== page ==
This story is so unique. It starts out hilarious, sucking you in with the witty internal dialogue from Liz--the main point of view character--when she refers to 'the hag' in her that's dying to be unleashed. Then the story transitions to the women's Friday night club group and their concern for their dear friend Lucy who is in a total funk and depressed (and for good reason.) They rally to cheer her up and part of that is through helping her renovate a home she recently inherited. With that home came intrigue found in the pages of a young girl's diary during the era of slavery and the Civil War. This story held my interest and I must say I hated it when the story ended. I want the author to write a historical now about the content in that awesome diary. That was some great stuff! In addition, though the story ended sooner than I'd hoped, it ended on a positive and uplifting note, making me a guaranteed fan of the author for years to come. She really knows how to draw the reader into the lives of the characters. Oh, and if I were a culinary woman, the recipes are to die for. I think I'll lend them to my husband as he's the chef in the family, and more than one concoction within its pages has piqued his interest. I highly recommend this novel. I hope to see a sequel in the future. There is so much potential for more drama with this incredible cast.
Liz Harris and her friends, Jessie, Marina, Mary Ann, Kelly, and Lucy, initially form the Friday Afternoon Club (FAC) to keep the hateful hag that resides in each of them in check. When Lucy loses her husband to a freak accident and her mother dies soon afterward, she goes into a tailspin. Her once-strong faith in God weakens, and she falls into depression. Then the FAC decides its time for a weekend trip to help Lucy renovate the Civil-war era house she inherited from her mother. The women are prepared for leaky pipes and rotted wood, but when they find a hidden prison room behind one of the old house walls, they get more than they bargained for. Lucys aunt gives her a journal found in the house years earlier, and the FAC members are soon reading it aloud between bouts of redecorating. The journal unravels the houses mystery, and brings a new realization of Gods love to each of the women. Cyndy Salzmanns debut novel is a light, enjoyable read that includes scrumptious-sounding recipes the FAC enjoy preparing and eating. The story provides surprising food for thought about civil disobedience. Nice interjections from the old journal, Lizs regular narrative, and Lizs newspaper column all contribute to the richness of the tale. Lizs metamorphosis from super woman to real woman in her newspaper column made me realize its okay to be who I am, and not pretend to be super woman, as I am wont to do.That said, I did encounter a few challenges with this book. First, after an opening chapter that had me laughing so hard I had tears in my eyes, the remainder of the book just didnt deliver at the same level. Salzmann has the potential to write a screamingly funny novel, as evidenced by Dying to Decorates first few pages. Id love to see her tap into her superb sense of humor consistently in her next book.Second, some leaps of logic in the characters' actions puzzled me. These issues aside, I enjoyed this book and look forward to the next one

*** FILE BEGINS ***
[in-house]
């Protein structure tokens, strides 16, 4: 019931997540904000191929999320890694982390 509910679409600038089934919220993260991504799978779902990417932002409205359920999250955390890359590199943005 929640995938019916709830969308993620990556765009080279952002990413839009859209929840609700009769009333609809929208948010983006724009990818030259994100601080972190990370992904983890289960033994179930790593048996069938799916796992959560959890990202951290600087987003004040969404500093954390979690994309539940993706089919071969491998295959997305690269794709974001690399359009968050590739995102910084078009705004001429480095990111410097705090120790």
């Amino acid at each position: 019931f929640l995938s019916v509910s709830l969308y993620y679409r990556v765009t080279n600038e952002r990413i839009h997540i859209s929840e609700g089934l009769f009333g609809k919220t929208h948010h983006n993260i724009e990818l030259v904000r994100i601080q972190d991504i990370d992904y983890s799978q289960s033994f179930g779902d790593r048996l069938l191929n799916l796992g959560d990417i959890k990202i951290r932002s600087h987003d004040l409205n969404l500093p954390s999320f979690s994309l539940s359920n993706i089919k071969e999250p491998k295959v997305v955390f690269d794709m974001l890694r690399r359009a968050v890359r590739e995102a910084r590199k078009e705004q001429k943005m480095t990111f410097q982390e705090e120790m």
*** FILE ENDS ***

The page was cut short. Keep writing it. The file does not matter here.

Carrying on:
What can beat a mystery story that not only keeps you laughing out loud but is interspersed with to-die-for recipes? Dying to Decorate, Cyndy Salzmanns first novel, and the first book of the new Friday Afternoon Club Mystery Series, combines both. Salzmann has a unique voice--and an attitude any mom can relate to. Her observations on life, parenting, and friendship will keep you smiling, nodding with agreement, and turning those pages. And the recipe that begins each chapter will tempt you to race to the kitchen to whip that delectable dish up for dinner. And there's the dilemma--read the next chapter to find out what happens or try out that luscious recipe? Either way, this book is going in the kitchen on my cookbook shelf where it'll be close at hand! Bravo, Cyndy! Can't wait for the next one in the series--but first I HAVE to try Drucillina's Death by Chocolate...!
What a treat! This is a peek into the lives of a group of women who get together every Friday afternoon for fellowship, fun, food and plenty of laughter. When one of the group inherits a run-down house, we get to peek back in time when they find a hidden room complete with shackles and bloodstains. And best of all, there are yummy recipes throughout the book - I've tried out two of them already!
Cyndy Salzmann has written a clever and memorable book--with recipes to boot. The recipes introduce each chapter and are cleverly woven into the story. I can't wait to try them! The story is intriguing, and I appreciated Cyndy's attention to historical detail. I can't wait to read the next in the series!